Category: 

What is a Pilgrim Hat?

Article Details
  • Written By: Nicole F.
  • Edited By: Jenn Walker
  • Last Modified Date: 31 October 2016
  • Copyright Protected:
    2003-2016
    Conjecture Corporation
  • Print this Article
Free Widgets for your Site/Blog
A recent study suggests that former acne sufferers are more likely to retain a youthful appearance as they age.  more...

December 9 ,  1979 :  The eradication of smallpox was certified.  more...

A Pilgrim's hat, also known as the capotain, has a tall crown and a relatively narrow brim, with a slight cone shape. It is commonly associated with the Puritan dress of the late 1500s to mid-1600s. Before the Puritans adopted the hat, a Pilgrim hat was a bit taller and had a slightly wider brim. It was also known as the cockle hat. The cockleshell, or scallop, was a badge of honor for making a pilgrimage to the shrine of St. James of Compostela in Spain. As time passed, and religious people made fewer pilgrimages, the scallop disappeared, and other decorations were used on the band, such as a feather or a buckle.

Men and women in Europe also wore the Pilgrim hat, and not just the Puritans. It was made of a variety of materials, depending on the wealth of the individual. The height of the hat changed dramatically as time passed, starting out around 10 inches (25.4 cm) tall with a rounded crown and eventually shrinking to around 5 inches (12.7 cm) tall with a flat crown. Despite its popularity, the capotain became almost exclusively associated with the Puritans who migrated to New England in the mid 1600s. Artists and writers since that time have promoted a stereotype by always depicting Puritans as wearing a tall, black Pilgrim hat with a buckle.

Ad

The Pilgrims, as the travelers came to be called, did wear a simple version of the capotain that conformed to their very strict dress code. Desiring to be humble and avoid frivolous fashions, the Pilgrims wore simple brown or dull clothing with very little adornment. However, wearing a Pilgrim hat was not a requirement, and since they could be somewhat expensive or difficult to make, it is unlikely that the capotain became very common in the New England colony.

In modern times the stylized, black Pilgrim hat with a shiny buckle became the primary symbol of the Pilgrims who landed on Plymouth Rock to settle North America. Although black dye was expensive and probably wasn’t used by most people at the time, the hat is depicted as jet black and is almost a perfectly round conical shape with a flat top. While it is no longer worn today on a daily basis, it is a common site in the U.S. around the Thanksgiving holiday, a day celebrated partly for the survival of the Pilgrim colony.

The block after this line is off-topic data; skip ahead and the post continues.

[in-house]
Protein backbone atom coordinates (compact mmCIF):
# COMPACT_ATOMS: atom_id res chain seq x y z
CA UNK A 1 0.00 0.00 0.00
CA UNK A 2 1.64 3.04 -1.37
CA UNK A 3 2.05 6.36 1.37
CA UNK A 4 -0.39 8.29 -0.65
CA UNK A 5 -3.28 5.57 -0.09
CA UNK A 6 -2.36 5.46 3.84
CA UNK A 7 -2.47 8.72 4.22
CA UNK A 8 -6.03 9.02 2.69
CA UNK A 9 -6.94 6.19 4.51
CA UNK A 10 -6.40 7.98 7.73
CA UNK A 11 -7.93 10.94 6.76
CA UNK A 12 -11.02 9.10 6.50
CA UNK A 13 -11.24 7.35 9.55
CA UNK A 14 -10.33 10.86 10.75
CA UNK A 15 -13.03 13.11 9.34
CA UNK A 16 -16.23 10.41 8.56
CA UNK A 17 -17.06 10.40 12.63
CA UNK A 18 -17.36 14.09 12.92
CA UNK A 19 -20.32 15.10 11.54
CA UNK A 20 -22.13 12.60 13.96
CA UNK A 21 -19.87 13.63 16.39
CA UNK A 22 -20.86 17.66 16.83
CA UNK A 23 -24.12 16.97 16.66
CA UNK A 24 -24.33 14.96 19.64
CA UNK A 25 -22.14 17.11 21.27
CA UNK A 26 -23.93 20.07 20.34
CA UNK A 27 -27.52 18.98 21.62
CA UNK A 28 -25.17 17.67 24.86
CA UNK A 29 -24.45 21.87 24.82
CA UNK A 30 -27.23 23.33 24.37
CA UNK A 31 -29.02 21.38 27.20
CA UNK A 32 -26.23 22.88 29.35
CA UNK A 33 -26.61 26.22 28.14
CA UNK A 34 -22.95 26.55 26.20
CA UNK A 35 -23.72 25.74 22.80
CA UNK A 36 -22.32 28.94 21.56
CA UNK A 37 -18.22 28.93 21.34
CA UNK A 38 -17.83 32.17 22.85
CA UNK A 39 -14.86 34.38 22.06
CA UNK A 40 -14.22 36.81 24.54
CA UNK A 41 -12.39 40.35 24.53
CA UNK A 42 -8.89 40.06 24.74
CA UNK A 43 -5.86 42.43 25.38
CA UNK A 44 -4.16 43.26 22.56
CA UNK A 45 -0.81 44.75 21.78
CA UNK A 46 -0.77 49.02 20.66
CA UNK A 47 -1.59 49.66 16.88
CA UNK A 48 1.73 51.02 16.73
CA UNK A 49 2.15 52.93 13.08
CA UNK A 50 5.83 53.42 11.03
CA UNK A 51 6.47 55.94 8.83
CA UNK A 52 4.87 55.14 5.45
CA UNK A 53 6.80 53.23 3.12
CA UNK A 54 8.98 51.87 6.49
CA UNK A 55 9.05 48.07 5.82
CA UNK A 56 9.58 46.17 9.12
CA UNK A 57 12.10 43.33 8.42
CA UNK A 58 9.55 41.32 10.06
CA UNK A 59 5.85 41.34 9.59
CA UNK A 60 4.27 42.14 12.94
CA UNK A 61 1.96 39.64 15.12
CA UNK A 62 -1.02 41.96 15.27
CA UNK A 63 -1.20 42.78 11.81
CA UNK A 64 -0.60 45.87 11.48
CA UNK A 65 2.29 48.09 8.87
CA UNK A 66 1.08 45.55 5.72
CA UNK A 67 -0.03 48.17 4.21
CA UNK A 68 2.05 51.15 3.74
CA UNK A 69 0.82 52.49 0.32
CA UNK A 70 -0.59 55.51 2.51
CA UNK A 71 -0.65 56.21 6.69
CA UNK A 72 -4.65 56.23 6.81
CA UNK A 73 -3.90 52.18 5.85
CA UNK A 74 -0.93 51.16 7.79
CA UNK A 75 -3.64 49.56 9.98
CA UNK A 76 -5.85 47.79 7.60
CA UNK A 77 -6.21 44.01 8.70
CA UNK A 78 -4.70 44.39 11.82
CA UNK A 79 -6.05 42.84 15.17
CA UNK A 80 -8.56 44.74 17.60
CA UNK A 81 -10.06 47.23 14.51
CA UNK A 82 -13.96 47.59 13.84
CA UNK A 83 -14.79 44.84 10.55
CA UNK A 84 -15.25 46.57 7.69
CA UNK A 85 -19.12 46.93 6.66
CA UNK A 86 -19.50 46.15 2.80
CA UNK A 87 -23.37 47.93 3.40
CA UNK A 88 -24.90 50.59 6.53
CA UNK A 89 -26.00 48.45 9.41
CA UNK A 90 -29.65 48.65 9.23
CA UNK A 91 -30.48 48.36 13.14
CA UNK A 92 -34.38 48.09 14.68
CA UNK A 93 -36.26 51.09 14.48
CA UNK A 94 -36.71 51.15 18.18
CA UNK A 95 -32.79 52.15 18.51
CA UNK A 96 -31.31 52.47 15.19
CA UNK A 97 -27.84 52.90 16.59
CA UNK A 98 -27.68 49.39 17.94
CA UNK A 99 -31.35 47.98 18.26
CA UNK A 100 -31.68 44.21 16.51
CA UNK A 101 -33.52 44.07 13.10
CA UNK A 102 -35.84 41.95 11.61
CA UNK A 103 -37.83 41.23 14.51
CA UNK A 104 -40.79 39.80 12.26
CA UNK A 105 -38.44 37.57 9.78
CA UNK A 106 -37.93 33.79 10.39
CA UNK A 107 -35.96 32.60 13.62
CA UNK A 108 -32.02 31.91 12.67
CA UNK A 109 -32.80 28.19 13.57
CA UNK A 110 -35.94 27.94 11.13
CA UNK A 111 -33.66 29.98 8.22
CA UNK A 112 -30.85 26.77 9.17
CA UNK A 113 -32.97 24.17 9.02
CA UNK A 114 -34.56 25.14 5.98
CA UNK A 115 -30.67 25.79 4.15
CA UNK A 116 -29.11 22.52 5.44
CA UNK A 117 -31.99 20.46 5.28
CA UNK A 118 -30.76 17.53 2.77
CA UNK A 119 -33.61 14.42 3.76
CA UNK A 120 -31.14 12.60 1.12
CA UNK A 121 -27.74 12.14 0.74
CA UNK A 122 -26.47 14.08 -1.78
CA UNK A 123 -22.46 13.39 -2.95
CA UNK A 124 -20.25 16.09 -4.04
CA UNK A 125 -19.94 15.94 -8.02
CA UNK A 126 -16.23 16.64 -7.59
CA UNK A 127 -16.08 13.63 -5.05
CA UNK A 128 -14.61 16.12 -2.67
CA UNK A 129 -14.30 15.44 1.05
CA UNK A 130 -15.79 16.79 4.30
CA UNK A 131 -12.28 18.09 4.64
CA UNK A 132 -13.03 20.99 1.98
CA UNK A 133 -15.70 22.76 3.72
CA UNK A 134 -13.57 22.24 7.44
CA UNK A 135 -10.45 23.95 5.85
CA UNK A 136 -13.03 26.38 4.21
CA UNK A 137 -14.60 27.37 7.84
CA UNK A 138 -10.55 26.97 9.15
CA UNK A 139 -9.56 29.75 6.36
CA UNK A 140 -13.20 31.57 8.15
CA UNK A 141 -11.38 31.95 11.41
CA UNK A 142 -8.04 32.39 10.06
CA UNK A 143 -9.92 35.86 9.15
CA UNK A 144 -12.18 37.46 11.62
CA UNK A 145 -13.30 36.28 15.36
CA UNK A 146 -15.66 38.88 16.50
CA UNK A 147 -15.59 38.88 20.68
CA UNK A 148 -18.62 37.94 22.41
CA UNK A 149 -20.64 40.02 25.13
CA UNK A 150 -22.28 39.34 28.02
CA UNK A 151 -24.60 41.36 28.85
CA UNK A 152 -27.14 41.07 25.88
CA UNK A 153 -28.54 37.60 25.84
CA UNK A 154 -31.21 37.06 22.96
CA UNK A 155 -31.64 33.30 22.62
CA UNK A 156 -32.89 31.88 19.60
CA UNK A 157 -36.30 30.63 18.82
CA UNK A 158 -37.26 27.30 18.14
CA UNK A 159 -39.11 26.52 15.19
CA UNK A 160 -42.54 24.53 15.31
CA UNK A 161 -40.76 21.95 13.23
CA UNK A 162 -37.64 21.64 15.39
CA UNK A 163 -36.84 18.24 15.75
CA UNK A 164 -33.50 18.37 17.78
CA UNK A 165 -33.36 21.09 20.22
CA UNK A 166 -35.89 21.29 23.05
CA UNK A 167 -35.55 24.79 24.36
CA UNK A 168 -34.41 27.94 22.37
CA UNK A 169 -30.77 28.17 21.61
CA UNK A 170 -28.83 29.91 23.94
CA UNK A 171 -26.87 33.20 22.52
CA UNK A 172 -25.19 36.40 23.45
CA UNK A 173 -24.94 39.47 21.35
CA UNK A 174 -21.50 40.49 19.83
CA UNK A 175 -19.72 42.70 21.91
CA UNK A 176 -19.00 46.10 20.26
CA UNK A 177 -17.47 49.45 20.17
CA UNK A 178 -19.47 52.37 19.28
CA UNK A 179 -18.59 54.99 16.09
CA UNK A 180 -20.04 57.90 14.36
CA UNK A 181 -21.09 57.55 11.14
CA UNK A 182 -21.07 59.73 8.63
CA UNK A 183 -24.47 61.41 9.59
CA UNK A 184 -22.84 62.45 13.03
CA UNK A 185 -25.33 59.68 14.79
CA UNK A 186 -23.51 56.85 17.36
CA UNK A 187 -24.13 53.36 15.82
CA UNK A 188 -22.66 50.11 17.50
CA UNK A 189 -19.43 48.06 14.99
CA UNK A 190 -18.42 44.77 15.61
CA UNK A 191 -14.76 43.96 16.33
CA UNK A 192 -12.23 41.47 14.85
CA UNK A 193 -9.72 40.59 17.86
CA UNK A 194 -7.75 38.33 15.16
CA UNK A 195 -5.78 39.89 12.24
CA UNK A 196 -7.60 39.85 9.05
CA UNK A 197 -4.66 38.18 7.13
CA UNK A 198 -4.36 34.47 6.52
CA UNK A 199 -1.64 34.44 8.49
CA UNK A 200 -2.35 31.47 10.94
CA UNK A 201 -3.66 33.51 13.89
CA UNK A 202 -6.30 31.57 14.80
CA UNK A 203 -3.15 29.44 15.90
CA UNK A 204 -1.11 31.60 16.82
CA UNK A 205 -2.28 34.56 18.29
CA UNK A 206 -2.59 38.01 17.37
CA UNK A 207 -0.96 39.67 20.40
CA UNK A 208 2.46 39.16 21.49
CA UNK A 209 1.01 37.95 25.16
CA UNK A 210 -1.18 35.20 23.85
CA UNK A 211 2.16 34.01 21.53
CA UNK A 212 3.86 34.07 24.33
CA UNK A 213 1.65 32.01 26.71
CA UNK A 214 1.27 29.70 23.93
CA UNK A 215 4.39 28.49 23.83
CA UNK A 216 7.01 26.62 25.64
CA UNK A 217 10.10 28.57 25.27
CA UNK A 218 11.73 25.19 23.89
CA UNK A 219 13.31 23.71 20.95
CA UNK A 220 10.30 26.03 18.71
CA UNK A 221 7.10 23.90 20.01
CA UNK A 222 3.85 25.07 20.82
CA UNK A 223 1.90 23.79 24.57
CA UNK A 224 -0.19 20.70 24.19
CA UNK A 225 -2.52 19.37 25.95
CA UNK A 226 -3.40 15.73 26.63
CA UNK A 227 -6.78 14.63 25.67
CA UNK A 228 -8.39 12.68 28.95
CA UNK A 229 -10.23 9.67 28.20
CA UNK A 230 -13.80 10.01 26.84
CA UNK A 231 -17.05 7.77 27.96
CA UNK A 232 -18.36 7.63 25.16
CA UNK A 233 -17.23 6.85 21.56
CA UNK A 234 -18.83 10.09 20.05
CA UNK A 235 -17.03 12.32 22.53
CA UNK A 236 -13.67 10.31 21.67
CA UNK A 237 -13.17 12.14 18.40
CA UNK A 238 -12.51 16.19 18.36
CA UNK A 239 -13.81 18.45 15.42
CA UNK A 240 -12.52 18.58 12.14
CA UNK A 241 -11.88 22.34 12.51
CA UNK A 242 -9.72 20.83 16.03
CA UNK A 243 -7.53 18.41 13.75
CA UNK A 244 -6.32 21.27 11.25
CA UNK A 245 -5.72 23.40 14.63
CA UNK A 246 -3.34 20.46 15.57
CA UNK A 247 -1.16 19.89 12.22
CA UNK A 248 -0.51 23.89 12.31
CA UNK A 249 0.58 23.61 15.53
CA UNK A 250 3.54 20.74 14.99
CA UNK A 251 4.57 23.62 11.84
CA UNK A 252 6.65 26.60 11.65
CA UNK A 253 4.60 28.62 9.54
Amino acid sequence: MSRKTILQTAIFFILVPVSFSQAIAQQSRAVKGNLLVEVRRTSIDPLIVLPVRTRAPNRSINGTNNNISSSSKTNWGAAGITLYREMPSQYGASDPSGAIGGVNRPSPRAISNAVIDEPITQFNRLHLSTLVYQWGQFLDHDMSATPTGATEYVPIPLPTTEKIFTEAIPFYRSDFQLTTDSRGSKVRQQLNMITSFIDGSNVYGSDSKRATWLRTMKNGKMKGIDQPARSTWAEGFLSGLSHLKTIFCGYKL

Ad

You might also Like

Recommended

Discuss this Article

kylee07drg
Post 3

@cloudel - I agree that it is sad that we are feeding our children misinformation. It is highly possible that even the teachers don’t know the truth, though. I suppose that fashion is not a main focus of the history books.

I remember wearing a construction paper pilgrim hat in a school play. It was really stereotypical, because not only did we have the stoic Pilgrims in their black hats, but we also had Indians with face paint jumping around like animals. We had no idea at the time that we were being really politically incorrect!

StarJo
Post 2

My sister has five small children, so she is always doing cutesy things with holiday related items. She makes these super easy pilgrim hat cookies, and they are so simple that even her small kids can help her.

She just takes chocolate peanut butter cups with ridges along the edges and dips them in vanilla frosting. She presses them onto chocolate cookies turned flat side up. Then, she dips a tiny square piece of candy in frosting and presses it onto the side of the peanut butter cup to serve as a buckle.

Because they are so cute, they are even more delicious than their counterparts would be on their own. I think that the kids love eating something that they helped make, too.

cloudel
Post 1

We made felt pilgrim hats in second grade around the Thanksgiving holiday. I now feel a little bad about having participated in the stereotype, since it wasn’t even an accurate one.

Oh, well. I was eight years old, so what did I know? I had fun using the black felt and the plastic buckle to make something that I could wear on my head for our school’s little parade.

I understand why teachers associate certain items with certain cultures or groups of people. They want us to have something solid that we can relate them to, but I do think that they should at least get their facts straight before choosing the items that we will link with people in our minds for the rest of our lives.

Post your comments

Post Anonymously

Login

username
password
forgot password?

Register

username
password
confirm
email